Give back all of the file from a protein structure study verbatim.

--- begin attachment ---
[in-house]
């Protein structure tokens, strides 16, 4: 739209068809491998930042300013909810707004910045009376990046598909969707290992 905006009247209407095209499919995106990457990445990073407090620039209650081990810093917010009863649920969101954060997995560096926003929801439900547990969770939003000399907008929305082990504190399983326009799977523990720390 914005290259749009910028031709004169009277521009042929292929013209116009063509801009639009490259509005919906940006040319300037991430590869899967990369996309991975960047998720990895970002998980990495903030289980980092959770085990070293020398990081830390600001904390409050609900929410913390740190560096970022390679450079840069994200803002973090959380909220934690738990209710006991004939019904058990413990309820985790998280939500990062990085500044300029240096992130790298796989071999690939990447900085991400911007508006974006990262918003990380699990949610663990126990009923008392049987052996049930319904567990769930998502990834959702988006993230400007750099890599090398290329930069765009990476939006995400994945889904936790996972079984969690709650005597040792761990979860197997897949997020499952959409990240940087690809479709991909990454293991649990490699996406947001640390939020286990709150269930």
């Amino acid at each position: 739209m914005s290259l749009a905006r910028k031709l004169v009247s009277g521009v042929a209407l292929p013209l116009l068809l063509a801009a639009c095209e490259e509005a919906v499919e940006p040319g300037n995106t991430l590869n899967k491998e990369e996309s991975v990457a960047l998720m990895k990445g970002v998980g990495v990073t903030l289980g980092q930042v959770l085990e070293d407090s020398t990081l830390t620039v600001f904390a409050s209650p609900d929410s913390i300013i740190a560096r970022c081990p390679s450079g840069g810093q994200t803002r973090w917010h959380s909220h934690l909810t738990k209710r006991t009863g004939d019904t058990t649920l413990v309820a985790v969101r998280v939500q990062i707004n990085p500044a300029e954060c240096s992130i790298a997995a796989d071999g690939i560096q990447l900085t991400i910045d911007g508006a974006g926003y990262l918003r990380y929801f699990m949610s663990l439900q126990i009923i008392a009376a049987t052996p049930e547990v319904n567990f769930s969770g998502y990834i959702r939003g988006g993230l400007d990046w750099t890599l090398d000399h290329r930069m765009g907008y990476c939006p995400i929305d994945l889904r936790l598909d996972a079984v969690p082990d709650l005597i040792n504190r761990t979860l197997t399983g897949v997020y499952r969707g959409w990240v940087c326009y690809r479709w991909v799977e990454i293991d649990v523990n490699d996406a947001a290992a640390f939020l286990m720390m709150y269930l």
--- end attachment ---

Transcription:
[in-house]
């Protein structure tokens, strides 16, 4: 739209068809491998930042300013909810707004910045009376990046598909969707290992 905006009247209407095209499919995106990457990445990073407090620039209650081990810093917010009863649920969101954060997995560096926003929801439900547990969770939003000399907008929305082990504190399983326009799977523990720390 914005290259749009910028031709004169009277521009042929292929013209116009063509801009639009490259509005919906940006040319300037991430590869899967990369996309991975960047998720990895970002998980990495903030289980980092959770085990070293020398990081830390600001904390409050609900929410913390740190560096970022390679450079840069994200803002973090959380909220934690738990209710006991004939019904058990413990309820985790998280939500990062990085500044300029240096992130790298796989071999690939990447900085991400911007508006974006990262918003990380699990949610663990126990009923008392049987052996049930319904567990769930998502990834959702988006993230400007750099890599090398290329930069765009990476939006995400994945889904936790996972079984969690709650005597040792761990979860197997897949997020499952959409990240940087690809479709991909990454293991649990490699996406947001640390939020286990709150269930």
């Amino acid at each position: 739209m914005s290259l749009a905006r910028k031709l004169v009247s009277g521009v042929a209407l292929p013209l116009l068809l063509a801009a639009c095209e490259e509005a919906v499919e940006p040319g300037n995106t991430l590869n899967k491998e990369e996309s991975v990457a960047l998720m990895k990445g970002v998980g990495v990073t903030l289980g980092q930042v959770l085990e070293d407090s020398t990081l830390t620039v600001f904390a409050s209650p609900d929410s913390i300013i740190a560096r970022c081990p390679s450079g840069g810093q994200t803002r973090w917010h959380s909220h934690l909810t738990k209710r006991t009863g004939d019904t058990t649920l413990v309820a985790v969101r998280v939500q990062i707004n990085p500044a300029e954060c240096s992130i790298a997995a796989d071999g690939i560096q990447l900085t991400i910045d911007g508006a974006g926003y990262l918003r990380y929801f699990m949610s663990l439900q126990i009923i008392a009376a049987t052996p049930e547990v319904n567990f769930s969770g998502y990834i959702r939003g988006g993230l400007d990046w750099t890599l090398d000399h290329r930069m765009g907008y990476c939006p995400i929305d994945l889904r936790l598909d996972a079984v969690p082990d709650l005597i040792n504190r761990t979860l197997t399983g897949v997020y499952r969707g959409w990240v940087c326009y690809r479709w991909v799977e990454i293991d649990v523990n490699d996406a947001a290992a640390f939020l286990m720390m709150y269930l």